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Maybe I'm missing something.

It seems to me that you need a wide arm to make sure that you have enough clearance between the inside edge of the wide arm and the knobs. But, by putting the slot in the wide arm, you allow the knob to move closer to the inside edge, which eliminates your clearance.

I think I'd put the slot in the cross pieces, so that there was a fixed clearance between the knob and the inside edge of the wide arm.

Chip,

The knobs would not move in either direction. They would be attached to the cross arms below the movable guide, not to the movable guide piece. The slots would be in the guide positioned to allow that piece only to move as required for proper width adjustment. Basically its exactly what Marc already made, except the movable part is wide enough to allow the knobs to be located on top of the jig and still give clearance for the router to travel as needed.

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You can do that with mine too. I used it to make the half laps for my boom arm.

Oh yea, I can see that. You just place the router AND the wood to be housed, set the fence and that will give you the exact dimension. Sometimes I'm a bit thick. ;o)

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Marc, question: Do you have any guidance about using a straight side of the jig and a top bearing pattern bit? Thanksunsure.gif

Well I don't know that you can do both, unless you make the jig configurable where both fences can be flipped around so you can access the non-rabbeted face, its going to be a little tough. If you try to run the pattern bit using the rabbeted side, you better have a really stubby pattern bit. Honestly, its probably best to pick a method and stick with it.

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Well I don't know that you can do both, unless you make the jig configurable where both fences can be flipped around so you can access the non-rabbeted face, its going to be a little tough. If you try to run the pattern bit using the rabbeted side, you better have a really stubby pattern bit. Honestly, its probably best to pick a method and stick with it.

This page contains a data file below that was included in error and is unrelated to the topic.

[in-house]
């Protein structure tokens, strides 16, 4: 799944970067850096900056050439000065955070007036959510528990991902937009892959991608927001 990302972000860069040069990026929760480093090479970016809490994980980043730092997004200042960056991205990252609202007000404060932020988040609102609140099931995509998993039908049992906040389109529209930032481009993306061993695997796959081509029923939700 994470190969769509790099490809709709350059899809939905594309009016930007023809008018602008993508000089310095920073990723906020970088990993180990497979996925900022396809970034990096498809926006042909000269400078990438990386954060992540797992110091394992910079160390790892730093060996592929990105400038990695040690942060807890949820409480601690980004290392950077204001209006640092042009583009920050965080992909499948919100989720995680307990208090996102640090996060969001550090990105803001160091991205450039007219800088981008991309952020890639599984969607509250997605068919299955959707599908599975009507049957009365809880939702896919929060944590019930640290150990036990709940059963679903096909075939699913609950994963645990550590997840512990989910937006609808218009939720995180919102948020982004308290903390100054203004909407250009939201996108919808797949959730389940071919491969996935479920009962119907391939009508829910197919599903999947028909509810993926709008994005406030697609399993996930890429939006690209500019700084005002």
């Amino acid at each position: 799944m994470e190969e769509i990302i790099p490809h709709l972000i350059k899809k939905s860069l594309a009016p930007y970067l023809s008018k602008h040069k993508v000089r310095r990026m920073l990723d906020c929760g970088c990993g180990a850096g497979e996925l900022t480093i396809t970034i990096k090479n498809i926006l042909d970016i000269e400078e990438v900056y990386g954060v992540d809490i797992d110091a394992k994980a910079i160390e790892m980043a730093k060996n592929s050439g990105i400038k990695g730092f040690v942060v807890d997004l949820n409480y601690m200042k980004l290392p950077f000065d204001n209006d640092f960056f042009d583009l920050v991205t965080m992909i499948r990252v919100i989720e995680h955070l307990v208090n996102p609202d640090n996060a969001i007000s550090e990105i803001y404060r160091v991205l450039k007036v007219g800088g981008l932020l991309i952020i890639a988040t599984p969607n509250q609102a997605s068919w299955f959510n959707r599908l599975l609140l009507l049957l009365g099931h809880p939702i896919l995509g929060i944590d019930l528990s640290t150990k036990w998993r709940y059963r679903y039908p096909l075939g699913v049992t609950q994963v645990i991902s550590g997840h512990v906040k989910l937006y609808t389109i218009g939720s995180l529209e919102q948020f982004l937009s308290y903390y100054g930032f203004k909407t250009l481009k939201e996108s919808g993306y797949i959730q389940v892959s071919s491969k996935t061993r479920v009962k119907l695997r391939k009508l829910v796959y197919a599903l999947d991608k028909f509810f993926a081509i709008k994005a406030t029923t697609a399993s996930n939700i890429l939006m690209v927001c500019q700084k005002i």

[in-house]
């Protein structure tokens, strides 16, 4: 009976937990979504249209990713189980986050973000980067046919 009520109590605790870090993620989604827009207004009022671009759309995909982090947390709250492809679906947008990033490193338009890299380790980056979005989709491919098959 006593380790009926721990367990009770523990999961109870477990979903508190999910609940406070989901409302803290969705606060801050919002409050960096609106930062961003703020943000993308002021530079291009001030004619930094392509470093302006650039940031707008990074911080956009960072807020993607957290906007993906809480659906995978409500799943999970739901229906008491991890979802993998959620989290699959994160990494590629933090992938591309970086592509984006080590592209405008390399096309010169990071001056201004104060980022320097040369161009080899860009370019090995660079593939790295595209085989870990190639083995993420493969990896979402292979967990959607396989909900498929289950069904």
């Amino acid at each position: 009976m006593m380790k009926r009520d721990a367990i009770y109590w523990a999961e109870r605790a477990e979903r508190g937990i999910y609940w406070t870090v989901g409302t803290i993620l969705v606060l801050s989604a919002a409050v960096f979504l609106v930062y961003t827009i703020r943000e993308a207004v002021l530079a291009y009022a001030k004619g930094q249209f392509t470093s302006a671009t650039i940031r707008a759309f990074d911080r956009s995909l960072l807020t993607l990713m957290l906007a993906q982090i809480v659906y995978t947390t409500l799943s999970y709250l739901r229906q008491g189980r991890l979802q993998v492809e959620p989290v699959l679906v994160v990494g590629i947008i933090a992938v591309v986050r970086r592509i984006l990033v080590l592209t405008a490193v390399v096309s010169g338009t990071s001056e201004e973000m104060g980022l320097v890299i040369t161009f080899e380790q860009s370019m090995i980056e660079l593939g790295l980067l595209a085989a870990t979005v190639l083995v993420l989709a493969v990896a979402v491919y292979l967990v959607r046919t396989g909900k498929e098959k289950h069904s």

Marc, Thanks for the quick reply. Right, one could not do both. I was thinking that since I have a 1/2" pattern bit ( Katana 16509) with the bearing on top, the reach of the bit from the bearing to the end of the cutter is less than 5/8", I could use 3/4" material for the jig, add the hard wood guides, make them straight and square to the jig face, and use the jig like that, without needing the added step of the rabbet.

All of that being said, your design does make more sense, as it provides a more flexible solution to the depth function. Sooooo, I'll try it with the pattern bit initially, and if it works, great! Otherwise, I'll go for back to the drawingboard.....

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This has turned out to be the most popular suggestion for beefing up this jig: using wider rails. But this is the first time someone sketched it up. I think there would still be some details to work out but no doubt, having wider rails should solve the problem. Thanks for posting Johnie!